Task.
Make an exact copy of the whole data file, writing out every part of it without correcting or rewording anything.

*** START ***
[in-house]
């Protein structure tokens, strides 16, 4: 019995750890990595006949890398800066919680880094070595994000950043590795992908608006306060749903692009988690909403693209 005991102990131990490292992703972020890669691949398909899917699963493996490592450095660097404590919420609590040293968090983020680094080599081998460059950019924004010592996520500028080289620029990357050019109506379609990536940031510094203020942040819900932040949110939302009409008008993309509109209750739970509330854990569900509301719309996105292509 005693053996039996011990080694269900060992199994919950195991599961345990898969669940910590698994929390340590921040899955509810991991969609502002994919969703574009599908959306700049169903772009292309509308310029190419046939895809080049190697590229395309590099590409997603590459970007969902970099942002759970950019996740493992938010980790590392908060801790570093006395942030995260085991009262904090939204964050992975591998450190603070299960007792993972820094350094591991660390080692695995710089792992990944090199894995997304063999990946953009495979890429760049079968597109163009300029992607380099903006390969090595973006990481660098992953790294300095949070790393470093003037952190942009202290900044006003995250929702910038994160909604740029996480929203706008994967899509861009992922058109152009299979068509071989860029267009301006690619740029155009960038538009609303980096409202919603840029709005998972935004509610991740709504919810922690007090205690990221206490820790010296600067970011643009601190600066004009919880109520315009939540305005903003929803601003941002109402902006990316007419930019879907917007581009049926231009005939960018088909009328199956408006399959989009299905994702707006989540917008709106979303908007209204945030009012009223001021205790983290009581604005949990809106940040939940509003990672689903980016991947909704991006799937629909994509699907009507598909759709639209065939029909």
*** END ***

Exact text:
[in-house]
């Protein structure tokens, strides 16, 4: 019995750890990595006949890398800066919680880094070595994000950043590795992908608006306060749903692009988690909403693209 005991102990131990490292992703972020890669691949398909899917699963493996490592450095660097404590919420609590040293968090983020680094080599081998460059950019924004010592996520500028080289620029990357050019109506379609990536940031510094203020942040819900932040949110939302009409008008993309509109209750739970509330854990569900509301719309996105292509 005693053996039996011990080694269900060992199994919950195991599961345990898969669940910590698994929390340590921040899955509810991991969609502002994919969703574009599908959306700049169903772009292309509308310029190419046939895809080049190697590229395309590099590409997603590459970007969902970099942002759970950019996740493992938010980790590392908060801790570093006395942030995260085991009262904090939204964050992975591998450190603070299960007792993972820094350094591991660390080692695995710089792992990944090199894995997304063999990946953009495979890429760049079968597109163009300029992607380099903006390969090595973006990481660098992953790294300095949070790393470093003037952190942009202290900044006003995250929702910038994160909604740029996480929203706008994967899509861009992922058109152009299979068509071989860029267009301006690619740029155009960038538009609303980096409202919603840029709005998972935004509610991740709504919810922690007090205690990221206490820790010296600067970011643009601190600066004009919880109520315009939540305005903003929803601003941002109402902006990316007419930019879907917007581009049926231009005939960018088909009328199956408006399959989009299905994702707006989540917008709106979303908007209204945030009012009223001021205790983290009581604005949990809106940040939940509003990672689903980016991947909704991006799937629909994509699907009507598909759709639209065939029909």